Recently I completed a custom training workshop to a large company on how to use THERM and WINDOW to analyze windows to the National Fenestration Rating Council (NFRC) and PHIUS standards. Throughout the workshop, I kept being reminded just how complex a high performance window can be.
As most of us know, windows comprise the frame (and sash, if operable) and the insulated glazing unit (or IGU). The whole window U-value (or total product U-
value) is an area weighted average of three discrete component U-values: (1) Uframe,(2) Uedge of glass, and (3) Ucenter of glass. The PHIUS standard uses a similar, but different three components: (1) Uframe, (2) Ucenter, and (3) ?“edge” of glass. Both standards have standard test sizes for different window types (e.g. casement) in order for comparable total product U-values between manufacturer’s available products. Depending on the weakest link of the three components, growing or shrinking your total window area becomes extremely important when considering performance. For example, if your Ucentre of glass is the lowest of the three, a large window will have a lower total product U-value as the relative effect of the frame is decreased proportionately to the increase in overall glass area. This is simply because less energy enters the IGU, resulting in lower glass surface temperatures (i.e. the interior glass surface temperature may fall below the dew point of the interior house air!)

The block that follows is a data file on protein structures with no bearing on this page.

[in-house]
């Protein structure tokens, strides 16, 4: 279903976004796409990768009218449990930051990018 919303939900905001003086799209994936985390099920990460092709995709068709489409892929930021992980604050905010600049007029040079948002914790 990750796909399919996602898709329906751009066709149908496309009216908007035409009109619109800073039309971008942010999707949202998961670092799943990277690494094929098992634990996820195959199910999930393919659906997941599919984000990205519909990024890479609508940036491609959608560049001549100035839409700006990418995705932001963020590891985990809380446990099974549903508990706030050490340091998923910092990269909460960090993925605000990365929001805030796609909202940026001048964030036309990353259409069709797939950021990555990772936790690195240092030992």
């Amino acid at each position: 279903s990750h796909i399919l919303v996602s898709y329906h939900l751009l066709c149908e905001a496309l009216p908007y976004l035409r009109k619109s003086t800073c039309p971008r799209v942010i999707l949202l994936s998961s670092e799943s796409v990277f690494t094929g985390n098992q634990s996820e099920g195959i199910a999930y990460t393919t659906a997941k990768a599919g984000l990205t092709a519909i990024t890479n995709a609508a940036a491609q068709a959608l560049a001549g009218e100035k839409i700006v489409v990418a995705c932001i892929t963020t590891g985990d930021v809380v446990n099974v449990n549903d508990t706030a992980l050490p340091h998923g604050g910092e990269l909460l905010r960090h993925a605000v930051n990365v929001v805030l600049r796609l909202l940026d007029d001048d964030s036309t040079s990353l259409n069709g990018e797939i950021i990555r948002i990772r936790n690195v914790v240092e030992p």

Further, U-value is not the only metric to consider. In fact, a decrease in U-value, may lead to increased risk of condensation on the interior surface of your glass. For example, if you opt to put a low-emissivity coating on the interior surface of your glass, you are effectively ‘trapping’ long-wave radiation within your building. The result is less heat loss to the exterior. This is pertinent in cold climates where long-wave losses through windows can represent a large percentage of overall building heat loss.
Couple these aspects with the important passive solar gains that are the backbone of the Passive House standard, and one starts to appreciate how important the design of windows becomes in the context of the overall building. At Passive Science, we have in house expertise in window technology. Two of us are members of the PHIUS Window Performance Technical Sub-committee and perform window performance simulations for PHIUS. If you would like more information on this, please do hesitate to reach out to us.